Msumi, J.: At the material time appellant was a legal tenant of the respondents' corporation occupying flat No. 187/X along Uhuru/Kigogo roads, Ilala area. It is C uncontroverted that on 10/9/75, without lawful cause, respondents evicted the appellant from the said rented flat. The eviction was effected in the absence of the appellant by forcing open the door to the flat and removing the households from therein. Though later on respondents admitted of the alleged unlawful eviction, they did not redress the wrong. D In other words appellant was neither reinstated to the said flat nor was he offered an alternative accommodation equivalent to the one in question. And despite the appellant's demand, respondents failed to restore to him some of his household items which they removed from the rented flat when they effected the said unlawful eviction. Among these E missing items is a refrigerator and a gas cooker. Hence appellant sued the respondents in the District Court praying for recovery of his missing household items or shs. 197,875/= as replacement value of the said items; shs. 2,125/= being special damages incurred by him in repairing some of his articles returned to him in damaged condition; Fgeneral damages in excess of shs. 20,000/= and a declaration that he is entitled to alternative accommodation reasonably equivalent to one from which he had been unlawfully evicted. The District Court sustained the appellant's prayer for shs. 2,125/= as special damage and for the declaratory order that he is entitled to alternative G accommodation. However, his claim for shs. 197,875/= being the replacement value of his missing articles was dismissed and instead the court ordered that he was only entitled to be paid shs. 29,162/= which was the cost of the said articles when he bought them sometime in 1974. Similarly, his claim for general damages in excess of shs. 20,000/= H was wholly rejected. This appeal is against these two findings.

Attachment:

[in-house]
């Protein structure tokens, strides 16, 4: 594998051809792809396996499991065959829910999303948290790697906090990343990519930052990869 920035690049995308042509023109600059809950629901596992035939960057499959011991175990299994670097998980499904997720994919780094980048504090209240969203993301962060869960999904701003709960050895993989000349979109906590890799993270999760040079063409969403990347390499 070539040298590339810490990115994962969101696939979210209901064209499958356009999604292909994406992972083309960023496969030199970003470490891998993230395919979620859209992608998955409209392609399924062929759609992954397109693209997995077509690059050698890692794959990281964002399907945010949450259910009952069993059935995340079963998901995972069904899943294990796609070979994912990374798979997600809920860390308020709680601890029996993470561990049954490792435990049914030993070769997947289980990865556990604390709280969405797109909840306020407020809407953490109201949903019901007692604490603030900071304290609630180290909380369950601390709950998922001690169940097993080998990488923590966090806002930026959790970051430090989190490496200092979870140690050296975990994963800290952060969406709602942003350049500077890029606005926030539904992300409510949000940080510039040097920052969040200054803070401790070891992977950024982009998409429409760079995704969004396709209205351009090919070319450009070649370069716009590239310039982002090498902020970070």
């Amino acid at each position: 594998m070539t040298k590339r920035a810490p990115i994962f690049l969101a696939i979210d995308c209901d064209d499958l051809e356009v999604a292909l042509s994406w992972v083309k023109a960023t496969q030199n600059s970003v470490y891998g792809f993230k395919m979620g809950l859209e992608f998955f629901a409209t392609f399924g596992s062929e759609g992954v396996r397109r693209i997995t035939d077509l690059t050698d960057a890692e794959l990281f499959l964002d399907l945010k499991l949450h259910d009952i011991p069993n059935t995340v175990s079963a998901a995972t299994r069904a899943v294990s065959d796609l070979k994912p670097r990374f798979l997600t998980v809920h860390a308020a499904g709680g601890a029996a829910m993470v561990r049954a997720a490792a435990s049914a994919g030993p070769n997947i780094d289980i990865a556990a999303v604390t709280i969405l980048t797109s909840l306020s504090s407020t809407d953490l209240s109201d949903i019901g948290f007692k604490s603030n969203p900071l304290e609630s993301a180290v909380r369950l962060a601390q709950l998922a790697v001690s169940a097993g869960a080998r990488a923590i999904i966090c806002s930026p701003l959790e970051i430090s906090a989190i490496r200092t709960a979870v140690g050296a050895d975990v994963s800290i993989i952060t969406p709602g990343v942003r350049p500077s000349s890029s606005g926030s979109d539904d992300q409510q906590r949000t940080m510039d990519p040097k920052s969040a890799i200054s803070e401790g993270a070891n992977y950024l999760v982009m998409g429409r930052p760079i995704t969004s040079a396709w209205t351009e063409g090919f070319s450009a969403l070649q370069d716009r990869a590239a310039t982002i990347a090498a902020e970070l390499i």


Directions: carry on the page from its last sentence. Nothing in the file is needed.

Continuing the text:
The memorandum of appeal consists of two grounds. Elaborating the first ground Mr. Marando, the learned counsel for the appellant argued that the learned trial magistrate I erred in awarding the appellant the cost of the missing items instead of their replacement value. The aim should be to put the appellant in the
same position he had been immediately prior to the unlawful seizure of the goods. And A this goal can only be attained by awarding him an amount of money equivalent to the value of the said items at the time when they were taken. On the second ground of appeal, the learned counsel submitted that the circumstances of the case are such that B appellant is entitled to damages in excess of shs. 20,000/=. In reply, Mr. Rweyemamu from the Tanzania Legal Corporation argued that what the appellant was entitled to is the actual cost of the alleged goods and not their replacement value. Farthermore the court could not award him the replacement value of the goods in the absence of specific proof C of the alleged value. Similarly, the learned counsel went on to argue, the court was right in refusing the prayer for general damages in excess of shs. 20,000/= as the appellant has failed to establish that he has suffered any damage at all. D
Starting with the first ground of appeal, in essence what the appellant is saying is that he wants the respondents to return to him his missing household articles in the same condition as they had been at the time when they were taken. In the alternative, if for reasons known to themselves respondents are unable to return to him the said items, E then they should pay him some money equivalent to their market value at the time when they were seized. With respect this prayer is both legally and logically sound. It is consistent with the rationale of awarding damages to a victim of a civil wrong. As far as money can possibly do, plaintiff should be restored in the same condition he had been F immediately before the alleged actionable wrong was committed by the defendant. In the absence of reasonable explanation from the respondents on the whereabouts of the articles in issue, it is logical to assume that the same have been neglegently destroyed by the respondents. In such circumstances the law is quite clear viz. that the owner of such G articles is not only entitled to be paid the market value of such articles immediately before their destruction but also he may be paid any consequential loss resulting from such destruction. This expression is supported by the holding of the then Eastern African Court of Appeal in the case of Express Transport Company Limited v B.A.T. H Tanzania Limited  E.A. 443 at p. 451 which says: